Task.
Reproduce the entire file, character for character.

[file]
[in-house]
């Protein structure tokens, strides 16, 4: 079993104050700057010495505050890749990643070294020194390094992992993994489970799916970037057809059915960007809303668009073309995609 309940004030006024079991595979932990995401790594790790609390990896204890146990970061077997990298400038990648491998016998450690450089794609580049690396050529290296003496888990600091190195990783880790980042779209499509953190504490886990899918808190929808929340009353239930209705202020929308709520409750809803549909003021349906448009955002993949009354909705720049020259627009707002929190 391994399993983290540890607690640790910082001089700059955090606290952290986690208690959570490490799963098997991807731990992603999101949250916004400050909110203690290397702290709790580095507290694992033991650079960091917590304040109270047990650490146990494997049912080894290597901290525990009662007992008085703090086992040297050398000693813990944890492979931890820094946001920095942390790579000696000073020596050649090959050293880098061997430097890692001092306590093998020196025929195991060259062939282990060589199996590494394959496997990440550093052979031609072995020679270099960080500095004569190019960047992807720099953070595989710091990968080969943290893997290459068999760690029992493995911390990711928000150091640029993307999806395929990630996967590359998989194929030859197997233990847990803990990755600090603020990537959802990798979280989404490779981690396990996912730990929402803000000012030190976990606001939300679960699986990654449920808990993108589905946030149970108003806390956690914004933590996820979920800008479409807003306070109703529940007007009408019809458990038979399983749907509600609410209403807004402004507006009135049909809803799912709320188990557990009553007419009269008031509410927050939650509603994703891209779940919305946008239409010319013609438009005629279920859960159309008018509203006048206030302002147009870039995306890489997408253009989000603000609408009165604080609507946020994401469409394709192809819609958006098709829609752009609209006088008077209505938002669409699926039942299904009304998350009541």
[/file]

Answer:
[in-house]
């Protein structure tokens, strides 16, 4: 079993104050700057010495505050890749990643070294020194390094992992993994489970799916970037057809059915960007809303668009073309995609 309940004030006024079991595979932990995401790594790790609390990896204890146990970061077997990298400038990648491998016998450690450089794609580049690396050529290296003496888990600091190195990783880790980042779209499509953190504490886990899918808190929808929340009353239930209705202020929308709520409750809803549909003021349906448009955002993949009354909705720049020259627009707002929190 391994399993983290540890607690640790910082001089700059955090606290952290986690208690959570490490799963098997991807731990992603999101949250916004400050909110203690290397702290709790580095507290694992033991650079960091917590304040109270047990650490146990494997049912080894290597901290525990009662007992008085703090086992040297050398000693813990944890492979931890820094946001920095942390790579000696000073020596050649090959050293880098061997430097890692001092306590093998020196025929195991060259062939282990060589199996590494394959496997990440550093052979031609072995020679270099960080500095004569190019960047992807720099953070595989710091990968080969943290893997290459068999760690029992493995911390990711928000150091640029993307999806395929990630996967590359998989194929030859197997233990847990803990990755600090603020990537959802990798979280989404490779981690396990996912730990929402803000000012030190976990606001939300679960699986990654449920808990993108589905946030149970108003806390956690914004933590996820979920800008479409807003306070109703529940007007009408019809458990038979399983749907509600609410209403807004402004507006009135049909809803799912709320188990557990009553007419009269008031509410927050939650509603994703891209779940919305946008239409010319013609438009005629279920859960159309008018509203006048206030302002147009870039995306890489997408253009989000603000609408009165604080609507946020994401469409394709192809819609958006098709829609752009609209006088008077209505938002669409699926039942299904009304998350009541």